We need to talk about sobriety, in public, at St. Paddy’s day parades.

PROVIDENCE – I really don’t like St. Patrick’s Day. And, I have a few thoughts about that.

Recently, I took a 23andMe genetics test. It showed that I am 88 percent Irish – and there’s so much pride that comes with my heritage.

They include: memories of my grandmother telling us about her mother, Monica, an Irish immigrant, who moved to Boston to seek out a better life. Gaelic music on car rides. Many specific prayers for different occasions – calling on Angels Gabriel and Michael for road trips, Saint Anthony for lost items, Jesus Mary and Joseph in moments of surprise, God himself when my grandfather fell ill. Waterford crystal everything.

My grandmother talked about the Emerald Isle fondly. Irish butter was THE only option. The Catholic Church’s presence was in every nook and cranny of her home.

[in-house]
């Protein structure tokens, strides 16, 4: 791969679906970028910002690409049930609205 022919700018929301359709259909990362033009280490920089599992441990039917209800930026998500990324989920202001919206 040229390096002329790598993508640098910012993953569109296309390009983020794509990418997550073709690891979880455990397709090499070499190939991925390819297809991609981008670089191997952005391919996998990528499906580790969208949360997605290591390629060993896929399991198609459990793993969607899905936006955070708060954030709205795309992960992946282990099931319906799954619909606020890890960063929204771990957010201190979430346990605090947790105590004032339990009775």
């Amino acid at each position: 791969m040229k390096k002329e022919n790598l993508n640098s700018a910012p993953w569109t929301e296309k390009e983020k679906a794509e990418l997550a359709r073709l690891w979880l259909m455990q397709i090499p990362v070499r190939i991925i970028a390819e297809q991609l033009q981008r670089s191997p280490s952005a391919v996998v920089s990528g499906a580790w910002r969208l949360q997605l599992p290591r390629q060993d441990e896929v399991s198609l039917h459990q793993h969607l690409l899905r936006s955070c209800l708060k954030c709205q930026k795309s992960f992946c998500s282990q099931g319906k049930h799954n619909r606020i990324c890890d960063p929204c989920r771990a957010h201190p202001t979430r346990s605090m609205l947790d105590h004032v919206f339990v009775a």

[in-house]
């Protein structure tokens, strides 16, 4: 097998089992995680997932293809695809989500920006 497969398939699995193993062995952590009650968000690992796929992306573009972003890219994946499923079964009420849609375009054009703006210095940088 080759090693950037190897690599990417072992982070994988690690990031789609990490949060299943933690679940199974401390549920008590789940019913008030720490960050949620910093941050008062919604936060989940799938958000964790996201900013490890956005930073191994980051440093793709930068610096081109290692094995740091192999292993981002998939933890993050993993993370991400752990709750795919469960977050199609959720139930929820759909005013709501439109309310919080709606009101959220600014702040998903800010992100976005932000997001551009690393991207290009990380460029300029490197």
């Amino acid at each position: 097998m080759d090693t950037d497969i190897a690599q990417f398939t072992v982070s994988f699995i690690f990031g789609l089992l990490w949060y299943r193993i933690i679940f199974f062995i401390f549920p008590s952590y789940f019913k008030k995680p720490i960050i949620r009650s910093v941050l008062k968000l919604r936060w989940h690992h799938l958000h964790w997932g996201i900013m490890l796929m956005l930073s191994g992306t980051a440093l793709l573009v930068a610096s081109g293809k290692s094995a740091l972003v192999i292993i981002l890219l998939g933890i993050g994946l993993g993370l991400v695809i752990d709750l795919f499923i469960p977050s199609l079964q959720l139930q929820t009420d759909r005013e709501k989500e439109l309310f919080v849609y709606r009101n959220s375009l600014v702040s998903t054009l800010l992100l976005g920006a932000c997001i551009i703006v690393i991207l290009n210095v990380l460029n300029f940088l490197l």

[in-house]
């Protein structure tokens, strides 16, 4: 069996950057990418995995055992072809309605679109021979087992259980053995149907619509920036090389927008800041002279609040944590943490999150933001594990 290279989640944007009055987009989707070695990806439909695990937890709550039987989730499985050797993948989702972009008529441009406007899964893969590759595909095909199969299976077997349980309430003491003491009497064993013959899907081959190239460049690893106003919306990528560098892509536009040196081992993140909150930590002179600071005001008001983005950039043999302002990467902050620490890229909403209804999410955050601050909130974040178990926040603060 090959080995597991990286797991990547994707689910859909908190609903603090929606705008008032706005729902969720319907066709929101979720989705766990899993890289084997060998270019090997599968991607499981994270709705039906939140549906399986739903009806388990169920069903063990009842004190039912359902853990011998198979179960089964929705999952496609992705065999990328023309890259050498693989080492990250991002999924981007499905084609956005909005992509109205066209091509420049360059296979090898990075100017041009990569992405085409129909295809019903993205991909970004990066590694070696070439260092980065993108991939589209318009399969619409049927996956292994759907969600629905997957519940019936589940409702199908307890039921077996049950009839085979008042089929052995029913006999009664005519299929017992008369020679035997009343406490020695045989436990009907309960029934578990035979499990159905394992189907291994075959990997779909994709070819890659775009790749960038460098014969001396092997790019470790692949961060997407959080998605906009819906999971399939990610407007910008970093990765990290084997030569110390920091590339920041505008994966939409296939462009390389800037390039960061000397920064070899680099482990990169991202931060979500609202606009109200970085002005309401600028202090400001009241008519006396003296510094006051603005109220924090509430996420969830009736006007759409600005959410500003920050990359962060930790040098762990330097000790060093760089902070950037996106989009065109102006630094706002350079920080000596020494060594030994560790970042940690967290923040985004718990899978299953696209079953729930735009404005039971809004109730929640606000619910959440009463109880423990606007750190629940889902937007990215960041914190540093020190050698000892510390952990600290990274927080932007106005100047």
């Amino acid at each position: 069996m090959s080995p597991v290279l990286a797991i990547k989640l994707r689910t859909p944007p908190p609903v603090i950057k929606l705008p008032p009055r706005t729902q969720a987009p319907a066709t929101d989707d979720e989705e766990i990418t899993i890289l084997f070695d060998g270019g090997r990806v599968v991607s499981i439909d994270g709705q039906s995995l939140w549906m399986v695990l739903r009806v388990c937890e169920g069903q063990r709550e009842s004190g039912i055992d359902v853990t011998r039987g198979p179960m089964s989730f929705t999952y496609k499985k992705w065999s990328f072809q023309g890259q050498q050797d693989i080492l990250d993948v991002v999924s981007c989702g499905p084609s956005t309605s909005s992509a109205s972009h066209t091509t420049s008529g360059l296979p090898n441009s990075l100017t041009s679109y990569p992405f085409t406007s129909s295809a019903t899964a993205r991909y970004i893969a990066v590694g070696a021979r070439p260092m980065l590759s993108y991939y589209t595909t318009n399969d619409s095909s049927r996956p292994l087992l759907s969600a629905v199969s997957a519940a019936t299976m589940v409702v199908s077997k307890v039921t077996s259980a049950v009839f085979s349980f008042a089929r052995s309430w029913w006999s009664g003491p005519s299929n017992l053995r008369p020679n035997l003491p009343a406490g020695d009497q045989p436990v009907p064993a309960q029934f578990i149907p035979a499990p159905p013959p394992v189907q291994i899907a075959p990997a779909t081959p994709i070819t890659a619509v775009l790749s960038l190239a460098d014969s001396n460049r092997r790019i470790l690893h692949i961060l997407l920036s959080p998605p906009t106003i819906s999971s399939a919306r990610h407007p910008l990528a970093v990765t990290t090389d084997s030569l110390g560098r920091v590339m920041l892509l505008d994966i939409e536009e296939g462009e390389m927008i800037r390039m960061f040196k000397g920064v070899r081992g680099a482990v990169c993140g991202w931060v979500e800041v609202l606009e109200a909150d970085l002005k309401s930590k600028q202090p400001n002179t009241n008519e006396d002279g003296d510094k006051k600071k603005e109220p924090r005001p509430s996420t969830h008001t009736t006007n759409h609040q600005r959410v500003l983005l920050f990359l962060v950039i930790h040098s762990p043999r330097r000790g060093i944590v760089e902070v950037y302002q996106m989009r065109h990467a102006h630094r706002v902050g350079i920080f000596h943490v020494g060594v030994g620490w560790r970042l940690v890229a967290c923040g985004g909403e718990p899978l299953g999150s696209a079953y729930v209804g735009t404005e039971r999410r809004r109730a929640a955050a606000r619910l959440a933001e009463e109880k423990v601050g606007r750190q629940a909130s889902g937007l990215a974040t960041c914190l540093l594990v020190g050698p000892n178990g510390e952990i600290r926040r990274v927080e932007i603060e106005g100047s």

I remember her referring to alcohol as ‘The Drink,’ and she never touched it. Her father and brother died of cirrhosis; she first lost her father as a young girl and then lost her brother as an adult.

Genetic predisposition.  
Something that I also carry with me is a genetic predisposition for alcohol abuse.

“Considerable evidence suggests that genetic factors influence the risk of these disorders [alcohol dependence and drug dependence], with heritability estimates of 50 percent and higher,” according to a recent article published in Alcohol Research and Health.